Thursday, May 15, 2008

Pregnancy... It can often lead to an infant: The condom broke part 4

I woke up, two days postpartum, nineteen years old, to find out that my A cup breasts had morphed into rock hard double D rockets.

I shoved Justin awake to show him. He refused to look at my episiotomy stitches but he was not going to sleep through the discovery of my leaking chest torpedoes. All the books and literature told me this would happen, but the reality of it is far different sitting on your chest than on the page. Nursing pads were a joke. I either put maxi pads in each cup or covered my arsenals with a bath towel. I smelled like sour cream for weeks on end.

I don't think I'll describe the joy that is going #2 for the first time after a first birth. It's nightmare material.

A pregnant teen belly marks you. It makes you a gossip topic. It makes you a social example. It has people questioning your values, your character, your maturity and the job your parents did raising you. The birth of a baby remedies this. It's baby powder scented hypnosis, like music, it soothes the savage breast. The people that looked at me from afar now wanted to look at my baby closely, hold him, coo at him. He healed the scowl just by his mere presence.

He was such a striking baby too. I'm not just saying this because I'm mommy but because it just happens to be true. He was born with black hair, dark eyes, and an overall calm demeanor. (And a wiry black hair in the middle of his chest...) He was a pleasant cuddler. He ate well, he slept well, and except for the occasional projectile vomiting, he didn't make much of a mess. I entered him into the town's baby contest, in hand me down overalls, and he won.

Because Justin and I had some foresight in talking about how marriage would still be a marriage after the baby come along, becoming parents while remaining newlyweds wasn't as difficult as it could have been. Our crappy apartment didn't become the land of baby, overrun with infant paraphernalia, which only gives the impression of success and love than actual success and love. Babies are simple and we lived simply.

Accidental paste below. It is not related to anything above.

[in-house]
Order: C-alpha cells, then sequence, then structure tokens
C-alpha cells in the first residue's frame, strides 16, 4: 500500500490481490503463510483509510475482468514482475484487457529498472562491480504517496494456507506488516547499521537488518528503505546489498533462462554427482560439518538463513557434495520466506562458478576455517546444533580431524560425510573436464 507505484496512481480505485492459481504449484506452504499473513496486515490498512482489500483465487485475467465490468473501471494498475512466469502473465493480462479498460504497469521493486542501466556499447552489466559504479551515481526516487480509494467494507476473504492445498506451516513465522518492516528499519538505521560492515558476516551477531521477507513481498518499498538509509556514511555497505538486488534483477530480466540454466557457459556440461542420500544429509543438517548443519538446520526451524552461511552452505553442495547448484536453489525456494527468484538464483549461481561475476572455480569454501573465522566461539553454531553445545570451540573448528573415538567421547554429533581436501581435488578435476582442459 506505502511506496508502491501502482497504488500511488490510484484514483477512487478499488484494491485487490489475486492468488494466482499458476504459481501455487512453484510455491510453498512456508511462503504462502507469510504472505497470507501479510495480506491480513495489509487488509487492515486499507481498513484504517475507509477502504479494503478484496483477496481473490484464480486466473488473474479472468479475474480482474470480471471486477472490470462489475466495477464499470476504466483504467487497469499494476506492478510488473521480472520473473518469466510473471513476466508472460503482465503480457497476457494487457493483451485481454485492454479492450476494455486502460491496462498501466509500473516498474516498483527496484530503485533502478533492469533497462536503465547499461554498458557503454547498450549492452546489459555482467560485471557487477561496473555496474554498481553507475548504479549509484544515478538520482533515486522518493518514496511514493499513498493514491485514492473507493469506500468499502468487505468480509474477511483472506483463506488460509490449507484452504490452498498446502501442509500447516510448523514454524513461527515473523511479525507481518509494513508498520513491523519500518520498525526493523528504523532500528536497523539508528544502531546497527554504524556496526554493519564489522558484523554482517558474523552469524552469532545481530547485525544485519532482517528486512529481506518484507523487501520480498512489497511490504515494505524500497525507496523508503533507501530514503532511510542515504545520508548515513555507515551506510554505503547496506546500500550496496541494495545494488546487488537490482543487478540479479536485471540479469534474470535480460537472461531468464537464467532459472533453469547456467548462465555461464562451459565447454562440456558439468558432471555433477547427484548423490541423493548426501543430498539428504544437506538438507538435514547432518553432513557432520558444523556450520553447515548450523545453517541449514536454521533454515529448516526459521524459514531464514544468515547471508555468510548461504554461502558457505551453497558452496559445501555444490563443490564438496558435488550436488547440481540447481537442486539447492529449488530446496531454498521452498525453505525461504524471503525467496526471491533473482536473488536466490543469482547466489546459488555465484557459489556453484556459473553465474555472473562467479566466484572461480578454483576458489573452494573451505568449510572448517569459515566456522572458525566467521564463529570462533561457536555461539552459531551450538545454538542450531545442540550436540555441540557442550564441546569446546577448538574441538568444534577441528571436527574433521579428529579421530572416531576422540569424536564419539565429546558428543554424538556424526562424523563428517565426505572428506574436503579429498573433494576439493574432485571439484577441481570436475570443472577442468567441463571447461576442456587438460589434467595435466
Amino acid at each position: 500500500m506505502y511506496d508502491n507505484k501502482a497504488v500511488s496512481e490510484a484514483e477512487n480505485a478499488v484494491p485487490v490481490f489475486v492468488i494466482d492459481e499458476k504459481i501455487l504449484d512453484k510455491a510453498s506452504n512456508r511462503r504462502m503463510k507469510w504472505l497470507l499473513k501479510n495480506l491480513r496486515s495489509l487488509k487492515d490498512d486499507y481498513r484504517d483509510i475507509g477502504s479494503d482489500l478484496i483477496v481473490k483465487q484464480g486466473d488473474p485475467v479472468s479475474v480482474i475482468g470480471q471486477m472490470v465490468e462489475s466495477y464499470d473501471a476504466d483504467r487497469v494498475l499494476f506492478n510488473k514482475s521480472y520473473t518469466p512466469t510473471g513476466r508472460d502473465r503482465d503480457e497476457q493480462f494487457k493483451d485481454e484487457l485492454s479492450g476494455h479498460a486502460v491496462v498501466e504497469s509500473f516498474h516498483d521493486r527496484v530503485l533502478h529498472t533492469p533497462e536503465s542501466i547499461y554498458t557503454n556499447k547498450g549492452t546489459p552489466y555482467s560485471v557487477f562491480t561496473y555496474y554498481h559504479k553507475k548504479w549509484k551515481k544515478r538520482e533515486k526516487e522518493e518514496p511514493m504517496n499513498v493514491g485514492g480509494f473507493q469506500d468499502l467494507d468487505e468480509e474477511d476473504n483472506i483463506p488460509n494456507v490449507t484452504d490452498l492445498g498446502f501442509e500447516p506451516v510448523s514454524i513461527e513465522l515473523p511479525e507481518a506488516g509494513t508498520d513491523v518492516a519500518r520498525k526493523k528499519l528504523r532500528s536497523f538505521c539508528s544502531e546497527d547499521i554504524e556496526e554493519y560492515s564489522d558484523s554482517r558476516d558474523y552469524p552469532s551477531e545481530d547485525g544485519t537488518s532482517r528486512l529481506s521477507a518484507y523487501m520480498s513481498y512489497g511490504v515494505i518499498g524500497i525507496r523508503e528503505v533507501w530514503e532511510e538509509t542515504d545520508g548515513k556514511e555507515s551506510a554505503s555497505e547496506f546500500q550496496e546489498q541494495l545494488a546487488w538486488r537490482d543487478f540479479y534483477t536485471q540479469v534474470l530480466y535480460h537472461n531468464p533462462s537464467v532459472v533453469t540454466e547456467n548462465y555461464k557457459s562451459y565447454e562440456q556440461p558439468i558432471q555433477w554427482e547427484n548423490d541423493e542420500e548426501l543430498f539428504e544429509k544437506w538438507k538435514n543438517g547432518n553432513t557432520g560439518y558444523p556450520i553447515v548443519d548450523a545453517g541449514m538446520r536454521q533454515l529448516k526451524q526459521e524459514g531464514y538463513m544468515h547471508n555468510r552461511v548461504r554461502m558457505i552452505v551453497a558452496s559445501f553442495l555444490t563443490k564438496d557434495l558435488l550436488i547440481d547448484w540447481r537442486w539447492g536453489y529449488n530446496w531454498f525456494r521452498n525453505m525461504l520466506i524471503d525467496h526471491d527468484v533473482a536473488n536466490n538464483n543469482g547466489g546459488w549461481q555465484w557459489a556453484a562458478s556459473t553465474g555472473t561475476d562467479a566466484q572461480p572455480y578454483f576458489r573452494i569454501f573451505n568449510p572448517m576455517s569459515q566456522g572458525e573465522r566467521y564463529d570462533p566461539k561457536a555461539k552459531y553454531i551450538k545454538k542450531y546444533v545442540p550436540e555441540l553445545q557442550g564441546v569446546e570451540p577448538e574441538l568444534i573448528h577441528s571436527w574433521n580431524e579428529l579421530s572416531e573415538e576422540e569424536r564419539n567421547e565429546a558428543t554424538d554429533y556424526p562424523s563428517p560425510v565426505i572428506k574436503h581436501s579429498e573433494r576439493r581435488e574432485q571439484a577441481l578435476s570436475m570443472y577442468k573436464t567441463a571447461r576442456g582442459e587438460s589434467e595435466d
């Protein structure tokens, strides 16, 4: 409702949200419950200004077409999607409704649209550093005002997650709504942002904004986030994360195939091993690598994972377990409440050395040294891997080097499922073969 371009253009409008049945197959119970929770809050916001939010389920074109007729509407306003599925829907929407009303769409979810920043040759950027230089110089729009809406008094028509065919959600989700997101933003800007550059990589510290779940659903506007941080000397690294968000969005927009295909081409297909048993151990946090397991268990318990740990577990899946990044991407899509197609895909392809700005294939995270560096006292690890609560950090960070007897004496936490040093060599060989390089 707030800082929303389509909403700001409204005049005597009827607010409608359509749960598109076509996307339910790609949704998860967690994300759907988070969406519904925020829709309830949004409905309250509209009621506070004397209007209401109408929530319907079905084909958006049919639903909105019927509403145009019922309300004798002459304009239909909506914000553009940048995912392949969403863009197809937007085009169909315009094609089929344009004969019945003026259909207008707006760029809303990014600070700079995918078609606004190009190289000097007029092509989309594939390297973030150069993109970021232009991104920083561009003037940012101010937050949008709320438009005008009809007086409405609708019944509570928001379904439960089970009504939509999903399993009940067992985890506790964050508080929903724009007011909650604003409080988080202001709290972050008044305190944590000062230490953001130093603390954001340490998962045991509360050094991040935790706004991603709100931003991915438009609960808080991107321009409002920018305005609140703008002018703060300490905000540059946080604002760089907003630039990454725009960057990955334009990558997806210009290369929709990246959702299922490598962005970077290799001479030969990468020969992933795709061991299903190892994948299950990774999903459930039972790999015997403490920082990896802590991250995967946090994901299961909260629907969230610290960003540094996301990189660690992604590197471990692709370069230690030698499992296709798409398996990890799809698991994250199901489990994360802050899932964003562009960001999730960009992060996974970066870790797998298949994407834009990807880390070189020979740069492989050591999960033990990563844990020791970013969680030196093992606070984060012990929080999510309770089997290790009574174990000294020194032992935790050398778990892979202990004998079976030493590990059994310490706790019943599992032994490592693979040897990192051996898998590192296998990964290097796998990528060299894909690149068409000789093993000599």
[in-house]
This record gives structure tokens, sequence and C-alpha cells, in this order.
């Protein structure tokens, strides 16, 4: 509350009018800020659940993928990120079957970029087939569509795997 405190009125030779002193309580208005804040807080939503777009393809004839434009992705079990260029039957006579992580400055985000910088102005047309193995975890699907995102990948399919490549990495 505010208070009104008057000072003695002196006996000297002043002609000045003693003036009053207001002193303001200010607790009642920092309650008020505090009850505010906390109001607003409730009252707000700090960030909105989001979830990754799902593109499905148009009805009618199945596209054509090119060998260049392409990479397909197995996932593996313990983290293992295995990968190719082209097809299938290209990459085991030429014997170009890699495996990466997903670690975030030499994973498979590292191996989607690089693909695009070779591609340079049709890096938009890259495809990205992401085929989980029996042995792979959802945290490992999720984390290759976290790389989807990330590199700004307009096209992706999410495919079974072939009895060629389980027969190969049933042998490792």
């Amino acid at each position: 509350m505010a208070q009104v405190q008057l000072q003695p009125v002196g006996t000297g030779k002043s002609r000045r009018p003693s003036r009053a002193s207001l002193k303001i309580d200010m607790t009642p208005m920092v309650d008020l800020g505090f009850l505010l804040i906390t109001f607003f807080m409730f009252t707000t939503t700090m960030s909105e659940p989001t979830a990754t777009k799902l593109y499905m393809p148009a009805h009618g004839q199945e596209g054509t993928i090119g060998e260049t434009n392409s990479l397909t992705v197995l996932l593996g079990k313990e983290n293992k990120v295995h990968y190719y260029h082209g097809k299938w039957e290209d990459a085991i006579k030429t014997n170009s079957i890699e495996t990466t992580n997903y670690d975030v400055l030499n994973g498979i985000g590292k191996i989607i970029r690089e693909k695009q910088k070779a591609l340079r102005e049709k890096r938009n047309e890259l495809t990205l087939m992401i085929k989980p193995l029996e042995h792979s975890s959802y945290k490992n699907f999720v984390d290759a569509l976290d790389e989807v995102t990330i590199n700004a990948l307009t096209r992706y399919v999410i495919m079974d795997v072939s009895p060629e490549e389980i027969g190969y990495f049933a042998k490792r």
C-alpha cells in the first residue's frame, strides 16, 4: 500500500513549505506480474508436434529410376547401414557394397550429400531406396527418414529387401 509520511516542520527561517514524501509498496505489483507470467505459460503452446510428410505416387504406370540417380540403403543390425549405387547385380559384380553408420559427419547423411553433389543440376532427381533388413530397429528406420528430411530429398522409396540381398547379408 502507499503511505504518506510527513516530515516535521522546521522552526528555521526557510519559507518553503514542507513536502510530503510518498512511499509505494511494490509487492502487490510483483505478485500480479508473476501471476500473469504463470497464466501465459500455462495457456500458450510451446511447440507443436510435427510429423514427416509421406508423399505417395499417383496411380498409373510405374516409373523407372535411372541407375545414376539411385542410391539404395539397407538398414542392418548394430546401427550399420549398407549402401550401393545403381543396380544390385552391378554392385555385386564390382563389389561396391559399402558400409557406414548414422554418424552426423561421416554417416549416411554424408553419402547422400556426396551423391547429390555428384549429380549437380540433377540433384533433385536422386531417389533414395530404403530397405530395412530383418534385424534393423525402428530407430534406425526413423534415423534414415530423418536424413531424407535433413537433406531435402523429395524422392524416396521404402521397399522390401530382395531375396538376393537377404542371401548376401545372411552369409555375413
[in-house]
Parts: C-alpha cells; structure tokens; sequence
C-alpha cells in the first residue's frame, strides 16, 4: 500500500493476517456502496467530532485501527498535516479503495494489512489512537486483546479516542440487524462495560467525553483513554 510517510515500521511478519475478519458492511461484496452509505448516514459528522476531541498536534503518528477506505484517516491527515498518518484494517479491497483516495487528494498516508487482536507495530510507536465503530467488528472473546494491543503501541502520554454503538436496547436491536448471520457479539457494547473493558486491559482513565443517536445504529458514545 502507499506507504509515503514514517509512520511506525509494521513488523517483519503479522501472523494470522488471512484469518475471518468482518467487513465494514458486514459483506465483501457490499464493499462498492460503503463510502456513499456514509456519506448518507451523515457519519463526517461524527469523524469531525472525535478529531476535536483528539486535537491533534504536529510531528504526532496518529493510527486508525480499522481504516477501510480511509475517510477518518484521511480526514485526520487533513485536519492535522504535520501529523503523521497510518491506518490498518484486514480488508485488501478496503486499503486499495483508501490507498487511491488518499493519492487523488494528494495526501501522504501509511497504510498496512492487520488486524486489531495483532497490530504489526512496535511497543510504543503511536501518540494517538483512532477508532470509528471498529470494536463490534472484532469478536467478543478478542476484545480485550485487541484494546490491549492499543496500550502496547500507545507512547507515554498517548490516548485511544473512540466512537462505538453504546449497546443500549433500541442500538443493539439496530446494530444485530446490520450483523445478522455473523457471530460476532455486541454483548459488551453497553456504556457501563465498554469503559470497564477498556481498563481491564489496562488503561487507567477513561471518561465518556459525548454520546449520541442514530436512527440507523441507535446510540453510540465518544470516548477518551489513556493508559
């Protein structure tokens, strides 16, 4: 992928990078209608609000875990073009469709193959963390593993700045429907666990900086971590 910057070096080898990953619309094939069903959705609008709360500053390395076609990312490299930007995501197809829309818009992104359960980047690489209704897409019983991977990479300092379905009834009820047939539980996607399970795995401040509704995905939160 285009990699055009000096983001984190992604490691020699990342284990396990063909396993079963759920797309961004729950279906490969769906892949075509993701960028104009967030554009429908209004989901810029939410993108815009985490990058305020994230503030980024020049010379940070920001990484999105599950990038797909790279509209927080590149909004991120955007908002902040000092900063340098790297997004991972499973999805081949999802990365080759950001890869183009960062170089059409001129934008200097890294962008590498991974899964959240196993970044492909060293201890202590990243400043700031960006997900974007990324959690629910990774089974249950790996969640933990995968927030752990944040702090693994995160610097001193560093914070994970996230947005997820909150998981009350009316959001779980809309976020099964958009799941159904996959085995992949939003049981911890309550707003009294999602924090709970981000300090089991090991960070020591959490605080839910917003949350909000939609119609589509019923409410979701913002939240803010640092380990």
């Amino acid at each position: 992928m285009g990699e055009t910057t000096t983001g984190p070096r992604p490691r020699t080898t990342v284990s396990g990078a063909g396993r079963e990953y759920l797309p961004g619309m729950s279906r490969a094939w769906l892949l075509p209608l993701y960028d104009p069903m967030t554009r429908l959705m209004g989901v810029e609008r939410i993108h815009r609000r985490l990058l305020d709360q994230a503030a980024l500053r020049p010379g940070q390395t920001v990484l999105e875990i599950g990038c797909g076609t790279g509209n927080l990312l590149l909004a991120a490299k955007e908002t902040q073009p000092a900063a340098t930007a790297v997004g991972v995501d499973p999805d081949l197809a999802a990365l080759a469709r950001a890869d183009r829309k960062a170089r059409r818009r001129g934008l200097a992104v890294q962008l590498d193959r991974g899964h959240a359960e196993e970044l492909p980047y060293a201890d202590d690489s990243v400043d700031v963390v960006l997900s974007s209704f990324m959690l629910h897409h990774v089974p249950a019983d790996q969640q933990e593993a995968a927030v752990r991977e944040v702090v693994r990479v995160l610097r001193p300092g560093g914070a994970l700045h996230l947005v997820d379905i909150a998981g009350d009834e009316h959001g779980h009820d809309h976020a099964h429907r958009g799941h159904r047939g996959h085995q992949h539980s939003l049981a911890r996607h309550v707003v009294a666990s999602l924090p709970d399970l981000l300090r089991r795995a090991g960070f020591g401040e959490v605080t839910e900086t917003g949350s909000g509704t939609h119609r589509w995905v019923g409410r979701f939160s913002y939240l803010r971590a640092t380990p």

It was also easier to procure birth control from that point on too. I was a married woman, a mother. No desk receptionist was going to call my parents and clear birth control with them. I had a Norplant inserted in my left upper arm, drawn to it's promise to protect me from conception for five years without having to remember much of anything. Offering to let people touch it was a an evil joy for me. The only thing I could compare that to today would be asking if you wanted to touch a wart with a curly hair growing out of it. You want to know what that feels like but, ewww, that's weird, ewwww!

There is happiness in not having to use condoms for sex when it comes to birth control. I'd learned a lesson, and besides, they chafe.

Tomorrow the last installment: "As far as boyfriends go, Paulie Bleeker is totally boss: The condom broke part 5."


  1. Did the Norplant make your skin stick out or something??

    Babies are always good to bring out the "social" in people.

  2. Hey Becky, I often weigh the pros and cons of early motherhood vs older. Sometimes I give points to waiting as I did, but I always go back to the thought that being a young mom might be a ton better. (I realize this is a generalization and not meant to be taken as blanketly true) YOu have energy, your body snaps back, perhaps your perspective is clearer--like you said, simpler. I know it depends on the person and situation, and I'm prob. romanticizing it, but I can feel the serenity eminating from the screen...sorry for the typos...very tired today.

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